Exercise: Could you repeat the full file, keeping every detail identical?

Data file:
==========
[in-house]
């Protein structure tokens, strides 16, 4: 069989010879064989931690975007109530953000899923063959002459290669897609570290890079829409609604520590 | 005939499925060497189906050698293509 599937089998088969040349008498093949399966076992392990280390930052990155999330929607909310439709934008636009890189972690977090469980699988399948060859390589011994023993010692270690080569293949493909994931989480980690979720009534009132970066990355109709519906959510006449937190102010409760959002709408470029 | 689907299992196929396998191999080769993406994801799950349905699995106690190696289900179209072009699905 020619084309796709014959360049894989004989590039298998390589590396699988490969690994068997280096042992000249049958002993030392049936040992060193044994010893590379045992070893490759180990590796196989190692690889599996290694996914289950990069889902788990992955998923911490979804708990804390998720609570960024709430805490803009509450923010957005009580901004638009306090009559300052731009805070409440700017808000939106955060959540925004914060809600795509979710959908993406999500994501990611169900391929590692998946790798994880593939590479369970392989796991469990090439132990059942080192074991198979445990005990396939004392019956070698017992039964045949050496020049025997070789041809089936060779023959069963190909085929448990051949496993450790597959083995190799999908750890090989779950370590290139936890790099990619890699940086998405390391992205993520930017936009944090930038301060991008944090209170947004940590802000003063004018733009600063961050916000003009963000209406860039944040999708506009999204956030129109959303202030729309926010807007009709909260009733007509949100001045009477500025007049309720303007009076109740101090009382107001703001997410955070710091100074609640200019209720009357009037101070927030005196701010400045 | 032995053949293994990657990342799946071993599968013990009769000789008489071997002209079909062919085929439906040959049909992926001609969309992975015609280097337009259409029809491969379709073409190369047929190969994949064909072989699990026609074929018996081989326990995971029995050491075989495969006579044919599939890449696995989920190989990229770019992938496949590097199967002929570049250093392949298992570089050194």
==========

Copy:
[in-house]
């Protein structure tokens, strides 16, 4: 069989010879064989931690975007109530953000899923063959002459290669897609570290890079829409609604520590 | 005939499925060497189906050698293509 599937089998088969040349008498093949399966076992392990280390930052990155999330929607909310439709934008636009890189972690977090469980699988399948060859390589011994023993010692270690080569293949493909994931989480980690979720009534009132970066990355109709519906959510006449937190102010409760959002709408470029 | 689907299992196929396998191999080769993406994801799950349905699995106690190696289900179209072009699905 020619084309796709014959360049894989004989590039298998390589590396699988490969690994068997280096042992000249049958002993030392049936040992060193044994010893590379045992070893490759180990590796196989190692690889599996290694996914289950990069889902788990992955998923911490979804708990804390998720609570960024709430805490803009509450923010957005009580901004638009306090009559300052731009805070409440700017808000939106955060959540925004914060809600795509979710959908993406999500994501990611169900391929590692998946790798994880593939590479369970392989796991469990090439132990059942080192074991198979445990005990396939004392019956070698017992039964045949050496020049025997070789041809089936060779023959069963190909085929448990051949496993450790597959083995190799999908750890090989779950370590290139936890790099990619890699940086998405390391992205993520930017936009944090930038301060991008944090209170947004940590802000003063004018733009600063961050916000003009963000209406860039944040999708506009999204956030129109959303202030729309926010807007009709909260009733007509949100001045009477500025007049309720303007009076109740101090009382107001703001997410955070710091100074609640200019209720009357009037101070927030005196701010400045 | 032995053949293994990657990342799946071993599968013990009769000789008489071997002209079909062919085929439906040959049909992926001609969309992975015609280097337009259409029809491969379709073409190369047929190969994949064909072989699990026609074929018996081989326990995971029995050491075989495969006579044919599939890449696995989920190989990229770019992938496949590097199967002929570049250093392949298992570089050194």